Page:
Another Bad Employment Report: We're in a Recession

by: Brad DeLong

If I were on the NBER Business Cycle Dating Committee, I would call this a recession:

Bureau of Labor Statistics Data

The U-6 measure of unemployment--reported unemployed plus part-time for economic reasons plus marginally-attached workers all divided by the labor force plus marginally-attached workers--has risen by 1.1 percentage points in the past three months to its current level of 10.3 percent. It now stands 2.2 percentage points above its mid-2000s low, and is just a hair below the maximum reached in the 2001-2003 episode. As you all know, I have been unhappy with the conventional unemployment rate this decade--it has not been telling the same story as the other labor market indicators. U-6 seems to be a better fit to the overall state of the economy.

And by my book, U-6 is now telling us that we are in a recession.

But I am not on the NBER Business Cycle Dating Committee. There's no reason for them not to wait a couple more months before deciding thumbs-up or thumbs-down. And they may not, by their definition, call it a recession.

On the other hand, when I write my history--Macroeconomic Policy in the Age of Central Bankers (Princeton: Princeton University Press, 2025)--this will count as a recession starting in the last quarter of 2007.

The BLS Friday morning:

Employment Situation Summary: The unemployment rate rose to 5.7 percent, and nonfarm payroll employment continued to trend down in July (-51,000).... Over the past 12 months, the number of unemployed persons has increased by 1.6 million, and the unemployment rate has risen by 1.0 percentage point.... In July, the number of persons who worked part time for economic reasons rose by 308,000 to 5.7 million and has risen by 1.4 million over the past 12 months. This category includes persons who indicated that they would like to work full time but were working part time because their hours had been cut back or they were unable to find full-time jobs.... About 1.6 million persons (not seasonally adjusted) were marginally attached to the labor force in July, an increase of 197,000 over the past 12 months. These individuals wanted and were available for work and had looked for a job sometime in the prior 12 months. They were not counted as unemployed because they had not searched for work in the 4 weeks preceding the survey. Among the marginally attached, there were 461,000 discouraged workers in July, 94,000 more than a year earlier. Discouraged workers were not currently looking for work specifically because they believed no jobs were available for them....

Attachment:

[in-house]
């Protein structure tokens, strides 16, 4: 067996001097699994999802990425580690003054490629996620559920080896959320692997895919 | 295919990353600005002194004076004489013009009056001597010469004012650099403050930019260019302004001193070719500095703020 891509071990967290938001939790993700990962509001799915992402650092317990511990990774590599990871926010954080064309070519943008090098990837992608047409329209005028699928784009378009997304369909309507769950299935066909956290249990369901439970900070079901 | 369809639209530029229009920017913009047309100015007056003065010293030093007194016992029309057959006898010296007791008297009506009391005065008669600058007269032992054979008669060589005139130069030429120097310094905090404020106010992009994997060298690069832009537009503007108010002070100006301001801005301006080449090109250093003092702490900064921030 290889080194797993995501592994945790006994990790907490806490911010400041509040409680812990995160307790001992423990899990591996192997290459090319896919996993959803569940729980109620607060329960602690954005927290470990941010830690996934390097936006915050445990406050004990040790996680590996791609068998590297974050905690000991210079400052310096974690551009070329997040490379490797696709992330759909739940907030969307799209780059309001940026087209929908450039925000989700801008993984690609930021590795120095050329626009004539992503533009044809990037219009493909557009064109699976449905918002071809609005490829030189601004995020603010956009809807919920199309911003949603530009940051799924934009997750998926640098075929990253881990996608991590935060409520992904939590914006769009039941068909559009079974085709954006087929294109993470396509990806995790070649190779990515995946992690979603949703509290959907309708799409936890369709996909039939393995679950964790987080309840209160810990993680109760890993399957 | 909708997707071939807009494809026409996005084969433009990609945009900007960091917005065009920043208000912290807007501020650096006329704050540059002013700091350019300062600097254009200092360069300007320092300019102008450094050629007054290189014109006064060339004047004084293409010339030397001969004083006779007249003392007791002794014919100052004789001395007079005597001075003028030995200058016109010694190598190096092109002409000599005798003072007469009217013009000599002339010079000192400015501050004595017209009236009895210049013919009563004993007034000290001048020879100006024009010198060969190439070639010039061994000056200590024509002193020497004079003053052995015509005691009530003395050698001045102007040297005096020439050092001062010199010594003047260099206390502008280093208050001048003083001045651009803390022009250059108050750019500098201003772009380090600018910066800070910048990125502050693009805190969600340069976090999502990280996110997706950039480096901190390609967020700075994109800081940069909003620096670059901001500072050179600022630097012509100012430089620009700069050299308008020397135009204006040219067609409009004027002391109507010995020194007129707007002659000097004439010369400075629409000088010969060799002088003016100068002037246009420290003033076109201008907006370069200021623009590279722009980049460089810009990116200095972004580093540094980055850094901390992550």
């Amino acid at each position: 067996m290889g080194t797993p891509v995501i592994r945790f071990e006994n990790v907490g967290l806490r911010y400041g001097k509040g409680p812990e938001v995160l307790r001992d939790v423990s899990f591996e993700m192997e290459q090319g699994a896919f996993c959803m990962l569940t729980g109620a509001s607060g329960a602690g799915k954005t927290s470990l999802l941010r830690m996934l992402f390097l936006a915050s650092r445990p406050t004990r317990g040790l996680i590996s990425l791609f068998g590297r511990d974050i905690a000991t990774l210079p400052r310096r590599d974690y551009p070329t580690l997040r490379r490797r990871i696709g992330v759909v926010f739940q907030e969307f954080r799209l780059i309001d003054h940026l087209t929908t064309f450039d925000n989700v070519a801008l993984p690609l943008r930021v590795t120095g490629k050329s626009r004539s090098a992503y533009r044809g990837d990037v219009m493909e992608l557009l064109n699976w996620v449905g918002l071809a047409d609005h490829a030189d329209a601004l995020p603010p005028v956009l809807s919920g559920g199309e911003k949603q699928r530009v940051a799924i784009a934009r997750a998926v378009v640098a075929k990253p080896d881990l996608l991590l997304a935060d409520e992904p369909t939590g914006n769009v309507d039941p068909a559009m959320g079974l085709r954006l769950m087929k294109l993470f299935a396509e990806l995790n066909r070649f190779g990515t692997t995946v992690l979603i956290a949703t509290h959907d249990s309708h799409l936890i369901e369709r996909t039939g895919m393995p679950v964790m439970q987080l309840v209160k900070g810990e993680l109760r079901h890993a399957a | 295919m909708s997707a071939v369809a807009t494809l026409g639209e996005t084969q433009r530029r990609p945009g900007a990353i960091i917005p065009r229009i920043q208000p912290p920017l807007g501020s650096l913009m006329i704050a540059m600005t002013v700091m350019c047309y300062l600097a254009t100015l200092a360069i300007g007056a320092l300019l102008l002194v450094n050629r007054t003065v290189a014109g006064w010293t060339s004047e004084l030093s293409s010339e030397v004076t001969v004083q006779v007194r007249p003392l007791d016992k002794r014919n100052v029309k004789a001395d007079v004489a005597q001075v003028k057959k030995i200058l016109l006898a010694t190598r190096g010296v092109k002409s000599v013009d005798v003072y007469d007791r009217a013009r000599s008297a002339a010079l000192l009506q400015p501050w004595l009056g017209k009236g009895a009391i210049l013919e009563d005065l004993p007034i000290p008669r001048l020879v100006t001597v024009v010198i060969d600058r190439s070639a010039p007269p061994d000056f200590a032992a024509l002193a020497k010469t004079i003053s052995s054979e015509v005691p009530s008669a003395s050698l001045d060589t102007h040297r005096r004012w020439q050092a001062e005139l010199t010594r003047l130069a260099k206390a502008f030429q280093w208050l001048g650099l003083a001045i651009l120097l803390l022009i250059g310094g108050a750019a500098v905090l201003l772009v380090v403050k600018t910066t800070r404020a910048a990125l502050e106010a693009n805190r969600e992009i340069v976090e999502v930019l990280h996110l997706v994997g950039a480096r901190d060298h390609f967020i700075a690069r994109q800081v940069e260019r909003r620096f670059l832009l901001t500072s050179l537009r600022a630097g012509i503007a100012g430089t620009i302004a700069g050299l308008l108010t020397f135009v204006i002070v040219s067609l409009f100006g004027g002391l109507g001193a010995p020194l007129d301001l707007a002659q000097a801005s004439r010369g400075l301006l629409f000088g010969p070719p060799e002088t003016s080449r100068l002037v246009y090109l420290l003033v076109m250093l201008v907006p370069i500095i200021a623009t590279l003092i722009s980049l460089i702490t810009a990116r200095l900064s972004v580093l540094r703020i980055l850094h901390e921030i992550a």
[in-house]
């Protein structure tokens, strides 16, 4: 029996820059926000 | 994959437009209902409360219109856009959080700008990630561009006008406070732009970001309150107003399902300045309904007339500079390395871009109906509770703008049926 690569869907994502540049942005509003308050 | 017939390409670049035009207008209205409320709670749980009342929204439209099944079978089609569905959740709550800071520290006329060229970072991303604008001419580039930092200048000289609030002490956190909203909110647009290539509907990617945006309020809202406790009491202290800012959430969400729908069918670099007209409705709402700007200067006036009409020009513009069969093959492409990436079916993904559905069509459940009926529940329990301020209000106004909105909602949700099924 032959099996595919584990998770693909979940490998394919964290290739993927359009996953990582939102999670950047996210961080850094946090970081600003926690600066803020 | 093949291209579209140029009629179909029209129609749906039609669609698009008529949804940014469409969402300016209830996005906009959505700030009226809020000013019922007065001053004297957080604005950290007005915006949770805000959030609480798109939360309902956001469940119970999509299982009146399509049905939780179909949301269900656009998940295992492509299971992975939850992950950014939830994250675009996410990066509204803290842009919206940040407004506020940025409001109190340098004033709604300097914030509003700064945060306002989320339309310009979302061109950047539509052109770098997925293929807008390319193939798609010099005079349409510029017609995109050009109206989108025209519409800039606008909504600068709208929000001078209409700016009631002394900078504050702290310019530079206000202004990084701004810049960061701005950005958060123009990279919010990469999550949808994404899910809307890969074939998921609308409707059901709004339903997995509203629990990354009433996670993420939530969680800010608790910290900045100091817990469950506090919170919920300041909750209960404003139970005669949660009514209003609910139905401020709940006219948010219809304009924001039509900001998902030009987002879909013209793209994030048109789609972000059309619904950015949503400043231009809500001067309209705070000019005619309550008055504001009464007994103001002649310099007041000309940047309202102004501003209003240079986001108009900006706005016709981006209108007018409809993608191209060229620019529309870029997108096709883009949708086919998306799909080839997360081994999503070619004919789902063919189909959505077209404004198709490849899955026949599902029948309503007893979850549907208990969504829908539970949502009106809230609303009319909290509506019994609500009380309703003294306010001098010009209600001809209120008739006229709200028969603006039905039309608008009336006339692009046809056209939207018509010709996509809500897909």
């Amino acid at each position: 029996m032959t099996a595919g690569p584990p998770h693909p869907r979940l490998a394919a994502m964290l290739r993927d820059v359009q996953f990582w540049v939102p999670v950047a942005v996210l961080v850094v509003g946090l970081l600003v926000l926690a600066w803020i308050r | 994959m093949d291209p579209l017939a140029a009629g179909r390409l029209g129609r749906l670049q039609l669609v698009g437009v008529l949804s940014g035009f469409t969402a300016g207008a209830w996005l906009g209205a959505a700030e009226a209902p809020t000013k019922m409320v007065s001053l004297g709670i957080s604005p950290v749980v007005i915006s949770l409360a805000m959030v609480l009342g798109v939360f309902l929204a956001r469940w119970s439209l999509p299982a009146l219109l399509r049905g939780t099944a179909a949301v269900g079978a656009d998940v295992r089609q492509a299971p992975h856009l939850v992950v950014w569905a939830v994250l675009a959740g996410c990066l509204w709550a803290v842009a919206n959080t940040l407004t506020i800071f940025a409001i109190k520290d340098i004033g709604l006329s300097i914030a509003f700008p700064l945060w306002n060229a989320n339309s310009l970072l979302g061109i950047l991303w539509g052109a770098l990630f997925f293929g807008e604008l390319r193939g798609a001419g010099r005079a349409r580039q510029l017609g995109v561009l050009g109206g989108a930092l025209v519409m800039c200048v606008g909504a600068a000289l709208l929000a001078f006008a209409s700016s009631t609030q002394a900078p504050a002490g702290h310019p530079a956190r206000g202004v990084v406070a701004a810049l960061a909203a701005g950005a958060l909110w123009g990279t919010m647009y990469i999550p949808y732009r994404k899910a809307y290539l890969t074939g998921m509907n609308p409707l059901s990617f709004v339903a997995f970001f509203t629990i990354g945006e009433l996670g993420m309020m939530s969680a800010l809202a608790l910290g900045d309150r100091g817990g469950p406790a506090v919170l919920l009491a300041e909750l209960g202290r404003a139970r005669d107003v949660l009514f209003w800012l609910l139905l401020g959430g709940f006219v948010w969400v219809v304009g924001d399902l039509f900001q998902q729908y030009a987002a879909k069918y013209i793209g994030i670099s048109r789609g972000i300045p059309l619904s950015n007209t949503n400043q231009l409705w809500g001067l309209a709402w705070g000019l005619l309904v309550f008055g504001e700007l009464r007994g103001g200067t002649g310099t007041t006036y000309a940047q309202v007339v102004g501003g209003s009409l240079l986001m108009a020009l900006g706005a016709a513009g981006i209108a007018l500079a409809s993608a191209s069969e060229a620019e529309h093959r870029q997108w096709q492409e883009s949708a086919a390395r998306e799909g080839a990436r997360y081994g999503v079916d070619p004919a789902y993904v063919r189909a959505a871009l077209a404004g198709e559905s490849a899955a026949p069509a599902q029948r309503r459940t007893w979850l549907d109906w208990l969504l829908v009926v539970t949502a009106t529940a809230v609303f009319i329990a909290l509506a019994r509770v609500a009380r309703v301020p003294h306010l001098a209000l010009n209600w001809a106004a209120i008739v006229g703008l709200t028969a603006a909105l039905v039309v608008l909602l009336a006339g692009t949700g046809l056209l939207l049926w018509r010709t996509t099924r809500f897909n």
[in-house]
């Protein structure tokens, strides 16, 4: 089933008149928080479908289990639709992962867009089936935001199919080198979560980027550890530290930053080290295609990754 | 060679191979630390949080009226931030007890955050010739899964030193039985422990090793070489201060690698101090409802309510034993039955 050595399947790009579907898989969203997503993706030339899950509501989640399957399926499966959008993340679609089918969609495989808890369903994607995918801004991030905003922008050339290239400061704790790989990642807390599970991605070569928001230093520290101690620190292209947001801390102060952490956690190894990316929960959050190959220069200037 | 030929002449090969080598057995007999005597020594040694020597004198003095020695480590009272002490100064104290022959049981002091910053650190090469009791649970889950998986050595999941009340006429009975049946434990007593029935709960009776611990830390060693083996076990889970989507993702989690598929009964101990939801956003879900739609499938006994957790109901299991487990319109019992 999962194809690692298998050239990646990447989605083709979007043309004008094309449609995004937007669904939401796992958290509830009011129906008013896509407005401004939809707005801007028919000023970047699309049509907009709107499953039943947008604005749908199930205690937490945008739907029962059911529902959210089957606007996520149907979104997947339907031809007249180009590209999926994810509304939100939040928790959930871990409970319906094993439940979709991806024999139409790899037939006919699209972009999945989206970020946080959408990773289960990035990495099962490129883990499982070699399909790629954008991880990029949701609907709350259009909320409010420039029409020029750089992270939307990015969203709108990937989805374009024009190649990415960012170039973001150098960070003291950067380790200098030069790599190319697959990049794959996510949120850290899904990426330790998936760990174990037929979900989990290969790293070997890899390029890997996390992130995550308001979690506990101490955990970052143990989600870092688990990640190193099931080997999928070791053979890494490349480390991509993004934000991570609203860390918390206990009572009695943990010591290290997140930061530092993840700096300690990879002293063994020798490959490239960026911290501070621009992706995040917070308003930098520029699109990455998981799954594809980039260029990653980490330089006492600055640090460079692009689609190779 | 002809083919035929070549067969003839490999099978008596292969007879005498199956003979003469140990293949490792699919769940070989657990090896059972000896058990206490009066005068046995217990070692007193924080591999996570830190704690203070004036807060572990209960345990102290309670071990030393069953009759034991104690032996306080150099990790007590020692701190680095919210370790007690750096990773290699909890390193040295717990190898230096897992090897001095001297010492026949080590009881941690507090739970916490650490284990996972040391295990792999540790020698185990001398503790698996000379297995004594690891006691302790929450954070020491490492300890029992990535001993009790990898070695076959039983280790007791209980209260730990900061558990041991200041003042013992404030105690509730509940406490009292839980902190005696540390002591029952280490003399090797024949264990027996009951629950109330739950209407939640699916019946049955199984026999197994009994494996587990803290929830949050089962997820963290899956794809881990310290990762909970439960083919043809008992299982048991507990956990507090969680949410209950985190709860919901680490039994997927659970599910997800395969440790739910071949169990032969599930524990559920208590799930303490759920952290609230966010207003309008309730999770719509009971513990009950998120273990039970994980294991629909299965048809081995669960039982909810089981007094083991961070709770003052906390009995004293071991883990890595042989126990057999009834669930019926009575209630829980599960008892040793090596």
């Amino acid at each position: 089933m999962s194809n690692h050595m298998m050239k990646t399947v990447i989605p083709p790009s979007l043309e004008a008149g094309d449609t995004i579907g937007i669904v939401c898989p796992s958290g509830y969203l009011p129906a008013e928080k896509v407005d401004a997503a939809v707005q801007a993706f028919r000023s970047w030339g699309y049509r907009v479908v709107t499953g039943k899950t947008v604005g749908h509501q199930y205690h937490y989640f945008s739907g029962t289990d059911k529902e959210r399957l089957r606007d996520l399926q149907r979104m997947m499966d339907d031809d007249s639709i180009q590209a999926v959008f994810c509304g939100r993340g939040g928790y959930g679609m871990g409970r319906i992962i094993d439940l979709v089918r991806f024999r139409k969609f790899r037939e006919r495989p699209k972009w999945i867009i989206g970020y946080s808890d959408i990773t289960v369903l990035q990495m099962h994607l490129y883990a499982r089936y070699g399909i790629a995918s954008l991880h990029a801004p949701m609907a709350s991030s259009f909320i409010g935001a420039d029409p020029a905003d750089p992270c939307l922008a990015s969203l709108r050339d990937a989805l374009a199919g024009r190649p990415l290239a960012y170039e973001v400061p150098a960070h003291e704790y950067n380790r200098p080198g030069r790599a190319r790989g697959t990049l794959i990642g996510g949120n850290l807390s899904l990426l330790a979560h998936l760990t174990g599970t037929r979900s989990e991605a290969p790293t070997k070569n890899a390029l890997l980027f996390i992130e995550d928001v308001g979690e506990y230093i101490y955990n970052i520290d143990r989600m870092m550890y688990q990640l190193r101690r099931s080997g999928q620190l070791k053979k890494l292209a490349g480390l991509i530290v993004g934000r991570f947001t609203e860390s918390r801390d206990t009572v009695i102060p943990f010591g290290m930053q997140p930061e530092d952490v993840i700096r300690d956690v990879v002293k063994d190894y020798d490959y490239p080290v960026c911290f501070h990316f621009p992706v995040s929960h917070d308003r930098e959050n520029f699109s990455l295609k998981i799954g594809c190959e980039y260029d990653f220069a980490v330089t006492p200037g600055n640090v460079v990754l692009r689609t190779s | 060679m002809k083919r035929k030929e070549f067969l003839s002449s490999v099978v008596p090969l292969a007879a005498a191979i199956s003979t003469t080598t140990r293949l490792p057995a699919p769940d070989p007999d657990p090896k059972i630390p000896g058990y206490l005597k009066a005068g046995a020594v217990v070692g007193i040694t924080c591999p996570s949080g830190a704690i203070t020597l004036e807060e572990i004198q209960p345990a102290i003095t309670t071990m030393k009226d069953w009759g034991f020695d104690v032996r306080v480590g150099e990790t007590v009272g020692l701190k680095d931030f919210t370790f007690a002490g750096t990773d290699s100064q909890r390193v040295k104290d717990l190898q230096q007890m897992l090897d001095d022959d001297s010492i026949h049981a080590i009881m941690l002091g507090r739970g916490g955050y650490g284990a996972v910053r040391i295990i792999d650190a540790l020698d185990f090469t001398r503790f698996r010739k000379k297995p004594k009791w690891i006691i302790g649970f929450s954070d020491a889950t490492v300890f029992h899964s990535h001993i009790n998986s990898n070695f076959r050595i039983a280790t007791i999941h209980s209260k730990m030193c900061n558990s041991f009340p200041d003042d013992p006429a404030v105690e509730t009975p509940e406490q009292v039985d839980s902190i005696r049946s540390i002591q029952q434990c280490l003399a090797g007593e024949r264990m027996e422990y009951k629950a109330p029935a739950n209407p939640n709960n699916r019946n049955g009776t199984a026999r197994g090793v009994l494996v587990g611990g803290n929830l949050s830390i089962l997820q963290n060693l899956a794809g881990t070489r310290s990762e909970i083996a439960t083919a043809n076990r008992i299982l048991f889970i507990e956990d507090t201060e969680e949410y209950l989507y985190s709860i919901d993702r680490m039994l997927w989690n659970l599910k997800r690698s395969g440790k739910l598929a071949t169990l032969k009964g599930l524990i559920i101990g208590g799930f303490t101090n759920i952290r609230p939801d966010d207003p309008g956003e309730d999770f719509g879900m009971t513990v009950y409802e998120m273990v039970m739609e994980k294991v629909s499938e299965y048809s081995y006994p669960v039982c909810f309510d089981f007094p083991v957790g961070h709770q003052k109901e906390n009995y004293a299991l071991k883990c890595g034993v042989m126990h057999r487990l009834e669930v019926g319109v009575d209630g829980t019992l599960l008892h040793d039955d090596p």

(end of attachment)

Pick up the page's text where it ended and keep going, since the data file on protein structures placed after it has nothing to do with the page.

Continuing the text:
Total nonfarm payroll employment continued to trend down (-51,000) in July. Thus far in 2008, payroll employment has fallen by 463,000. Over the month, employment continued to decline in manufacturing, construction, employment services, wholesale trade, and the information industry. Health care and mining continued to add jobs over the month...

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